What are some steps to achieving success in citizen engagement? Let’s break it down:
Design an engagement plan before you reach out to the public.
A common theme among the main challenges to citizen engagement success is lack of preparation in setting up the engagement process. The process can flow much better if you create a strategy before the process starts. Think about what sort of information you need to gather, what decisions you need to make, your goals for the engagement, who will be reviewing the feedback, and how the feedback needs to be formatted.
The engagement process should help participants feel like they are part of the process, but their participation should also be structured in a way that produces positive results for the city. In other words, you are gathering high quality feedback that is actionable and relevant to the decisions that you have to make in your project.
The process should also be structured in a way that ensures that even if thousands of citizens participate, you will still be able to quantify results and see clear themes and narratives that you can address in the project. You should be able to gather feedback that tells you what the public is concerned about, what they like about the proposal, what needs to be changed to address these concerns, what can be done to make the project more successful after it is implemented, and what will improve the likelihood that council will approve the proposal.
These are the types of questions that you need to consider before starting engagement, because these questions determine how you engage the public, what tools you use, what specific questions you are going to ask, and how the public will provide feedback.
One half of accessible participation is providing opportunities for engagement and the other is making it simple for the general public to interact with complex civic projects and give feedback. It does not serve the city government or the public to ask broad questions that citizens cannot respond to in a useful way. Questions like “What do you think about this project?” or “What are your ideas for this project?” are so broad that they invite responses that cover areas that are not really under consideration. When gathering feedback on the city budget, many cities make the mistake of asking citizens whether budgets for particular departments are too high or low without providing any context for what an increased budget would do for that department or whether the department is currently meeting its goals. Citizens who are particularly well informed might provide some good feedback, but will only account for a low percentage of respondents.
Instead of asking citizens what they think about a complex project in a broad way, ask them about the specific issue under consideration. There will be areas of the project that are pretty much already decided, and there will be areas to which public input would be immensely valuable. Ask about the elements of the projects that can be changed.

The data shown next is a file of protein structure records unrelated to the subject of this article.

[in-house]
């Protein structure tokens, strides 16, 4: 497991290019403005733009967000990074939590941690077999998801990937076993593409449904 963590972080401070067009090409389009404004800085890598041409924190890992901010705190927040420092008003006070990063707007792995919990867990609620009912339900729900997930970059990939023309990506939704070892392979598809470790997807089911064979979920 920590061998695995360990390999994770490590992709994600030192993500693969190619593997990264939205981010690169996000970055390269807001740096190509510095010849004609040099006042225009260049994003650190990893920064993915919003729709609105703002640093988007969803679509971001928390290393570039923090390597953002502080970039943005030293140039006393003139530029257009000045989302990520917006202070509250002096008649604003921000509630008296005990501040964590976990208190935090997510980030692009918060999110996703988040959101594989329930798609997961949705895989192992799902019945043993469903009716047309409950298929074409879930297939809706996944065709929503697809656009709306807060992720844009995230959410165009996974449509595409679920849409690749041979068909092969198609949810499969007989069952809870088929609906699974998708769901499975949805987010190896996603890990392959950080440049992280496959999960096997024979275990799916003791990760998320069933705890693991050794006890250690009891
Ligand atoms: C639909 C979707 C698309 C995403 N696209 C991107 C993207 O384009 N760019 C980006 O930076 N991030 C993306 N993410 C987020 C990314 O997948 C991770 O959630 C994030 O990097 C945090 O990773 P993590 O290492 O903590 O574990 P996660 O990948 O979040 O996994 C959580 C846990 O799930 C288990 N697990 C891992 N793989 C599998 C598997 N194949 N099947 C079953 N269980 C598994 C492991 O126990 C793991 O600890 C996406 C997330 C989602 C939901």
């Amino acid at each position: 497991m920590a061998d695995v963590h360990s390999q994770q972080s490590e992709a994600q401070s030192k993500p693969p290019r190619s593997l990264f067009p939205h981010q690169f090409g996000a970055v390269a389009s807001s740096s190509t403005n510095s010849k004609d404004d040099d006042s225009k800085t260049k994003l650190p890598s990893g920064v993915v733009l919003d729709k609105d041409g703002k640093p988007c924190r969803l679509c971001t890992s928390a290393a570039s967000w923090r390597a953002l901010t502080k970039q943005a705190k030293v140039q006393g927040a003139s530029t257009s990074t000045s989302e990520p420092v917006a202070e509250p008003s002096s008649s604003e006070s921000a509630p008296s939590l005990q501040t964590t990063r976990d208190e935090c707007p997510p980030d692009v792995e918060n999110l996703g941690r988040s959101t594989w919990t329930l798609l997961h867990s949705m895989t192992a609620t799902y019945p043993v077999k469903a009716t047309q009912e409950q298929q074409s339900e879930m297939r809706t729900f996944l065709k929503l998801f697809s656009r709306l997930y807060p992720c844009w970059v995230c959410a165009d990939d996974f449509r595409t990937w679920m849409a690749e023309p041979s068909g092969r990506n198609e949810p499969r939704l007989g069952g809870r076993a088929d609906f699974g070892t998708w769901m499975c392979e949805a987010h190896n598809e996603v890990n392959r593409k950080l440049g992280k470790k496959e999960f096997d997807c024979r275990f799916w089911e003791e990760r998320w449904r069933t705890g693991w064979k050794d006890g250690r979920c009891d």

The public will appreciate that their feedback is going towards something that is actually going to happen, something that is under discussion, and is an issue that their feedback could help address. Citizens want to know that if they invest their time into participating in an engagement project, their feedback is going to be used for something positive.
Link your network to other networks
A major challenge to engagement outreach is informing citizens that there is a project happening that they may be interested in.
The first step here is scanning your network for people who may be interested, which includes reaching out to your email lists and social media followers. It can be very tough to get in front of new groups that have not interacted with the city yet, so these are people that are not currently followers on social media and have not given their email address or phone number.
The second step is expanding your network by reaching out to other groups that have their own networks, such as other city departments that engage the public, local businesses, and advocacy groups. Local businesses will have their own networks of customers on social media and via email newsletters that they may be willing to share news or important links to. Advocacy groups have their own members that they can reach out to. By reaching out to other networks, you can greatly expand your reach to include more and more people.
Create opportunities for participation
The most common opportunity for public participation is through an in-person meeting, but as we covered in our challenges to citizen engagement, many people cannot attend these meetings since they are during working hours. So even if people did know about the meeting and wanted to attend, many people simply cannot make it and may want to at least hear what happened in the meeting or have a way to participate remotely.
Create a clear narrative for your project and why people should participate
When you share out information about your project to your networks and partner networks, it is important that you share a clear narrative about why your project is important and why people should participate. This goes back to our section on planning that states the importance of understanding what decisions you need to make in your project and why/how you need to reach out to the public to participate in these decisions. This thorough understanding of why and how you need the public to participate is key to sharing out to your networks, so that citizens can quickly grasp what is happening with the project and whether they feel they can contribute to these decisions.